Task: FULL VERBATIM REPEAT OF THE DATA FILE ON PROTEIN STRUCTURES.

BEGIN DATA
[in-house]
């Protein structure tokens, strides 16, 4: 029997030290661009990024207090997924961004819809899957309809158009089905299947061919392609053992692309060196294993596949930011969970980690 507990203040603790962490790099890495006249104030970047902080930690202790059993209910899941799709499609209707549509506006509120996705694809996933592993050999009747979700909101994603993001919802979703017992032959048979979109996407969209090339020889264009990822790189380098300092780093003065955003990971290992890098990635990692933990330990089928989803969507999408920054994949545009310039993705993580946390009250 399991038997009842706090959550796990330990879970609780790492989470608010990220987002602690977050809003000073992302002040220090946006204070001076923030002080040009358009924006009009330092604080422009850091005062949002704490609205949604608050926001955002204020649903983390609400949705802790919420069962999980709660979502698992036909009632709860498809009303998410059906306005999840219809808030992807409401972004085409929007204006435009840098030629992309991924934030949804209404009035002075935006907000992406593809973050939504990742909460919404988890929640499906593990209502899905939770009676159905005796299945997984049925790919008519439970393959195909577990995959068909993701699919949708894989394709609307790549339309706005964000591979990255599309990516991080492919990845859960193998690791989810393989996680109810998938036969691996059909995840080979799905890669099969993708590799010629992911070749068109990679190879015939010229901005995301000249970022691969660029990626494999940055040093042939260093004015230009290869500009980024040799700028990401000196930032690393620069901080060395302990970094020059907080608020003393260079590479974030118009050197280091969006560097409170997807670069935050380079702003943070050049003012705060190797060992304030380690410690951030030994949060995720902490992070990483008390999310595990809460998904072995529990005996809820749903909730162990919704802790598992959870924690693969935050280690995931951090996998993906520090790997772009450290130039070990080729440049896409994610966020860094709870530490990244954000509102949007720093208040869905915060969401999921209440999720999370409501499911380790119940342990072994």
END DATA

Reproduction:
[in-house]
């Protein structure tokens, strides 16, 4: 029997030290661009990024207090997924961004819809899957309809158009089905299947061919392609053992692309060196294993596949930011969970980690 507990203040603790962490790099890495006249104030970047902080930690202790059993209910899941799709499609209707549509506006509120996705694809996933592993050999009747979700909101994603993001919802979703017992032959048979979109996407969209090339020889264009990822790189380098300092780093003065955003990971290992890098990635990692933990330990089928989803969507999408920054994949545009310039993705993580946390009250 399991038997009842706090959550796990330990879970609780790492989470608010990220987002602690977050809003000073992302002040220090946006204070001076923030002080040009358009924006009009330092604080422009850091005062949002704490609205949604608050926001955002204020649903983390609400949705802790919420069962999980709660979502698992036909009632709860498809009303998410059906306005999840219809808030992807409401972004085409929007204006435009840098030629992309991924934030949804209404009035002075935006907000992406593809973050939504990742909460919404988890929640499906593990209502899905939770009676159905005796299945997984049925790919008519439970393959195909577990995959068909993701699919949708894989394709609307790549339309706005964000591979990255599309990516991080492919990845859960193998690791989810393989996680109810998938036969691996059909995840080979799905890669099969993708590799010629992911070749068109990679190879015939010229901005995301000249970022691969660029990626494999940055040093042939260093004015230009290869500009980024040799700028990401000196930032690393620069901080060395302990970094020059907080608020003393260079590479974030118009050197280091969006560097409170997807670069935050380079702003943070050049003012705060190797060992304030380690410690951030030994949060995720902490992070990483008390999310595990809460998904072995529990005996809820749903909730162990919704802790598992959870924690693969935050280690995931951090996998993906520090790997772009450290130039070990080729440049896409994610966020860094709870530490990244954000509102949007720093208040869905915060969401999921209440999720999370409501499911380790119940342990072994």